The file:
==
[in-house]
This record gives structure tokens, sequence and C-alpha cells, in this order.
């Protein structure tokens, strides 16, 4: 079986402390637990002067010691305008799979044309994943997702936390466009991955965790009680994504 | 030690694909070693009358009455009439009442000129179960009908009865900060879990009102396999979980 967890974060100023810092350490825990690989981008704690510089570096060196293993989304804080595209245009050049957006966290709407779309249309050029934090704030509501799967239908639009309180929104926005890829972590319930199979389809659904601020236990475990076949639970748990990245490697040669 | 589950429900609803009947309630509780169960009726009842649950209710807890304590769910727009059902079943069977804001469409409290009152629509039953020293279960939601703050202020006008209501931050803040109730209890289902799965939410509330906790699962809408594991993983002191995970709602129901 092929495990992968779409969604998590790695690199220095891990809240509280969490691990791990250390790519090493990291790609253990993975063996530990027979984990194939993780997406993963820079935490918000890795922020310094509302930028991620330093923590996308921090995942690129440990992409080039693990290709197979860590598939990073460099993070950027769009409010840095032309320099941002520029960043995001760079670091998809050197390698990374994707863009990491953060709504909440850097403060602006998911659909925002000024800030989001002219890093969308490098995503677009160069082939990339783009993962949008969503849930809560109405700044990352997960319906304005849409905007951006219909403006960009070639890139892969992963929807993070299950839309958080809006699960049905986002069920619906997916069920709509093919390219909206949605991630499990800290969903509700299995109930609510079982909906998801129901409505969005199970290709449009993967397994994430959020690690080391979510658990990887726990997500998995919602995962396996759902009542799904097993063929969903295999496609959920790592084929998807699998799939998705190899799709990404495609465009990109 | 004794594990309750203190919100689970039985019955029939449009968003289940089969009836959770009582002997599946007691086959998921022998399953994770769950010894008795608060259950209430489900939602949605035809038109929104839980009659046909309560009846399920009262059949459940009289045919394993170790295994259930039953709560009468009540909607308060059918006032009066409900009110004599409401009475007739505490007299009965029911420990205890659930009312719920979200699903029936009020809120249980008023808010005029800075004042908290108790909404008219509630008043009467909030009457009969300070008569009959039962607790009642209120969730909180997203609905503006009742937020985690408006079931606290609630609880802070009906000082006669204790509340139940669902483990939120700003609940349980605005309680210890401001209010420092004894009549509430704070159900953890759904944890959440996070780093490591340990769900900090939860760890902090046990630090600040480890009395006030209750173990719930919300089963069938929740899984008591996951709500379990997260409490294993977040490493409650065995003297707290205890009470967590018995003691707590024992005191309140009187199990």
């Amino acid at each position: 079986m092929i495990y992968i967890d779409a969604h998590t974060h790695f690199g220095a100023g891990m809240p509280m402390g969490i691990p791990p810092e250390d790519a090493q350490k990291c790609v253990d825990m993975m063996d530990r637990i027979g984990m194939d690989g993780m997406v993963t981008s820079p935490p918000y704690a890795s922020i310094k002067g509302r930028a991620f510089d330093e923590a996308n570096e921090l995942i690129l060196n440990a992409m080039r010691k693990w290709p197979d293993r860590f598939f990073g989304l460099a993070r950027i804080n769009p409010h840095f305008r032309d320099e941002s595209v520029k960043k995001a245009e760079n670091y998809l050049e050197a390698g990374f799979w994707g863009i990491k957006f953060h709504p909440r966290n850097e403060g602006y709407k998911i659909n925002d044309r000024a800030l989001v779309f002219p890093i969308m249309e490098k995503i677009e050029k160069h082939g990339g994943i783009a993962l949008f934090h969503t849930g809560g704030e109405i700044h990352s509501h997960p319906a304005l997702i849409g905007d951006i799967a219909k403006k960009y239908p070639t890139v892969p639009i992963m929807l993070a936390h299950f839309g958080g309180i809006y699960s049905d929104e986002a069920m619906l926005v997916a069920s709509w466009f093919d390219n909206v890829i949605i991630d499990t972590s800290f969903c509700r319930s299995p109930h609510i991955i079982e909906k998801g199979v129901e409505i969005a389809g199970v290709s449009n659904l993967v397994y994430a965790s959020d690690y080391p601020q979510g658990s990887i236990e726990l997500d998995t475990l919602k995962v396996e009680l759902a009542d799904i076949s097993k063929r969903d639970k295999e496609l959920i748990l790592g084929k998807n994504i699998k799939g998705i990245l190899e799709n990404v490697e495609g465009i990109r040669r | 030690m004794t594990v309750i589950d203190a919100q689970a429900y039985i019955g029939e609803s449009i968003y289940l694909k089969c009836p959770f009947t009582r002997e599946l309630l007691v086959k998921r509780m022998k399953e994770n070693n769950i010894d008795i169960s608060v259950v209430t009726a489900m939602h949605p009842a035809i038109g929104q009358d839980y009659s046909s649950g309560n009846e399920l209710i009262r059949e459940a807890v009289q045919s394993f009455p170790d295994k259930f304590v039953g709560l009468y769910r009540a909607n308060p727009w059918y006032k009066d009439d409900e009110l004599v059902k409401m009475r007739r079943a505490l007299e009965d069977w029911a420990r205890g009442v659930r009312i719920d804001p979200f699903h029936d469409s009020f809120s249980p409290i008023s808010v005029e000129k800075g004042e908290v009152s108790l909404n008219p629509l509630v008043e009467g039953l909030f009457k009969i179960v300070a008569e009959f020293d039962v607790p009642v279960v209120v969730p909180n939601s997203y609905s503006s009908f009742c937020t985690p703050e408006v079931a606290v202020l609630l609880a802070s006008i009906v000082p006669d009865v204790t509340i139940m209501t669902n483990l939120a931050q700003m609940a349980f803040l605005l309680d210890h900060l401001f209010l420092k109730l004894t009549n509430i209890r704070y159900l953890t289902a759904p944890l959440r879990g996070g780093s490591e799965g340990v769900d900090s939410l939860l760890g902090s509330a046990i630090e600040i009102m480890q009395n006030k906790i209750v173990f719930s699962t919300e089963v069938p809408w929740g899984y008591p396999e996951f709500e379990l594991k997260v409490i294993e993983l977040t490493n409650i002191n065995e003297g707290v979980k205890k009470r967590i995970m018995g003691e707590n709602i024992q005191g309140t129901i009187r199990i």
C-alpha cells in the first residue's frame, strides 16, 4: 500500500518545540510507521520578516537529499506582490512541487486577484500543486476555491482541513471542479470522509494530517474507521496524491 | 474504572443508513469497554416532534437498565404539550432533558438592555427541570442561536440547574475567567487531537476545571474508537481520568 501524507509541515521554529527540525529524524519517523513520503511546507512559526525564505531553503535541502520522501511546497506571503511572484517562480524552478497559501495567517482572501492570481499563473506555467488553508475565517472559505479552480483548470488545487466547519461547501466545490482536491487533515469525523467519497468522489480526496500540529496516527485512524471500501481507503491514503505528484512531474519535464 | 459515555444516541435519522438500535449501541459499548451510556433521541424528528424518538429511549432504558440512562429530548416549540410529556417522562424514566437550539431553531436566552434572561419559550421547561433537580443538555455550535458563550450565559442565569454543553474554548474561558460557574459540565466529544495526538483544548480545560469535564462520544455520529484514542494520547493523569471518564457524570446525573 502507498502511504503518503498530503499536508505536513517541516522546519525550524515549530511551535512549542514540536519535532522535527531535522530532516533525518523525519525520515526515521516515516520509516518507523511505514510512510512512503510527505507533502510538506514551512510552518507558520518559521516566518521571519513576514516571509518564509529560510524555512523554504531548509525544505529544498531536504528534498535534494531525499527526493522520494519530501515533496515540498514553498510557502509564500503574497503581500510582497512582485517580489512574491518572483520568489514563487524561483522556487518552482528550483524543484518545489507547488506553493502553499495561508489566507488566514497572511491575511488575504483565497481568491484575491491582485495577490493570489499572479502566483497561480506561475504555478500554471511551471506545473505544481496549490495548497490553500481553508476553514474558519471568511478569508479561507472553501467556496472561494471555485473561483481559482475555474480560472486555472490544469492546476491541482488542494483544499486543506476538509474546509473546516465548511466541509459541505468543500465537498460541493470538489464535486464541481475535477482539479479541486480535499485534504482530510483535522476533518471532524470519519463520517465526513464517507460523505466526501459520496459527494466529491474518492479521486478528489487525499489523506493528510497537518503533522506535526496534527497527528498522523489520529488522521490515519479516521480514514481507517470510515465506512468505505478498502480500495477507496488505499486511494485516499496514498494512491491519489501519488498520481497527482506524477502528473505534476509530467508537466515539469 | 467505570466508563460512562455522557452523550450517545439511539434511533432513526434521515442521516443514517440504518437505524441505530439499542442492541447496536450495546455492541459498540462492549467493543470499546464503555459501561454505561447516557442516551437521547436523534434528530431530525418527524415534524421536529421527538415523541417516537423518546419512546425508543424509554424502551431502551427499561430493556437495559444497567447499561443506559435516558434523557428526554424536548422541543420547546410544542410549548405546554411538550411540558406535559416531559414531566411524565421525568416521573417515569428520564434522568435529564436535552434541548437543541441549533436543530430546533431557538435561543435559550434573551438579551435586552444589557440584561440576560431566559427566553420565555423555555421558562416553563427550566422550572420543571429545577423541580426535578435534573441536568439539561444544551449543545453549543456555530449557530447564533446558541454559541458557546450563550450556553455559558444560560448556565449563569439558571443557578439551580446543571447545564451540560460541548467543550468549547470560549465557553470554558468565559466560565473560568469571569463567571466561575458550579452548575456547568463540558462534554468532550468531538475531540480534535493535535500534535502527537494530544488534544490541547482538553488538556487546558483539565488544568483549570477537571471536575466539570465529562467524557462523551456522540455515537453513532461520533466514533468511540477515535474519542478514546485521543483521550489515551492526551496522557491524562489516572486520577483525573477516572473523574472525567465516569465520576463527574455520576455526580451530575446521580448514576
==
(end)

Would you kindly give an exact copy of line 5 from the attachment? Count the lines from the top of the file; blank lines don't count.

C-alpha cells in the first residue's frame, strides 16, 4: 500500500518545540510507521520578516537529499506582490512541487486577484500543486476555491482541513471542479470522509494530517474507521496524491 | 474504572443508513469497554416532534437498565404539550432533558438592555427541570442561536440547574475567567487531537476545571474508537481520568 501524507509541515521554529527540525529524524519517523513520503511546507512559526525564505531553503535541502520522501511546497506571503511572484517562480524552478497559501495567517482572501492570481499563473506555467488553508475565517472559505479552480483548470488545487466547519461547501466545490482536491487533515469525523467519497468522489480526496500540529496516527485512524471500501481507503491514503505528484512531474519535464 | 459515555444516541435519522438500535449501541459499548451510556433521541424528528424518538429511549432504558440512562429530548416549540410529556417522562424514566437550539431553531436566552434572561419559550421547561433537580443538555455550535458563550450565559442565569454543553474554548474561558460557574459540565466529544495526538483544548480545560469535564462520544455520529484514542494520547493523569471518564457524570446525573 502507498502511504503518503498530503499536508505536513517541516522546519525550524515549530511551535512549542514540536519535532522535527531535522530532516533525518523525519525520515526515521516515516520509516518507523511505514510512510512512503510527505507533502510538506514551512510552518507558520518559521516566518521571519513576514516571509518564509529560510524555512523554504531548509525544505529544498531536504528534498535534494531525499527526493522520494519530501515533496515540498514553498510557502509564500503574497503581500510582497512582485517580489512574491518572483520568489514563487524561483522556487518552482528550483524543484518545489507547488506553493502553499495561508489566507488566514497572511491575511488575504483565497481568491484575491491582485495577490493570489499572479502566483497561480506561475504555478500554471511551471506545473505544481496549490495548497490553500481553508476553514474558519471568511478569508479561507472553501467556496472561494471555485473561483481559482475555474480560472486555472490544469492546476491541482488542494483544499486543506476538509474546509473546516465548511466541509459541505468543500465537498460541493470538489464535486464541481475535477482539479479541486480535499485534504482530510483535522476533518471532524470519519463520517465526513464517507460523505466526501459520496459527494466529491474518492479521486478528489487525499489523506493528510497537518503533522506535526496534527497527528498522523489520529488522521490515519479516521480514514481507517470510515465506512468505505478498502480500495477507496488505499486511494485516499496514498494512491491519489501519488498520481497527482506524477502528473505534476509530467508537466515539469 | 467505570466508563460512562455522557452523550450517545439511539434511533432513526434521515442521516443514517440504518437505524441505530439499542442492541447496536450495546455492541459498540462492549467493543470499546464503555459501561454505561447516557442516551437521547436523534434528530431530525418527524415534524421536529421527538415523541417516537423518546419512546425508543424509554424502551431502551427499561430493556437495559444497567447499561443506559435516558434523557428526554424536548422541543420547546410544542410549548405546554411538550411540558406535559416531559414531566411524565421525568416521573417515569428520564434522568435529564436535552434541548437543541441549533436543530430546533431557538435561543435559550434573551438579551435586552444589557440584561440576560431566559427566553420565555423555555421558562416553563427550566422550572420543571429545577423541580426535578435534573441536568439539561444544551449543545453549543456555530449557530447564533446558541454559541458557546450563550450556553455559558444560560448556565449563569439558571443557578439551580446543571447545564451540560460541548467543550468549547470560549465557553470554558468565559466560565473560568469571569463567571466561575458550579452548575456547568463540558462534554468532550468531538475531540480534535493535535500534535502527537494530544488534544490541547482538553488538556487546558483539565488544568483549570477537571471536575466539570465529562467524557462523551456522540455515537453513532461520533466514533468511540477515535474519542478514546485521543483521550489515551492526551496522557491524562489516572486520577483525573477516572473523574472525567465516569465520576463527574455520576455526580451530575446521580448514576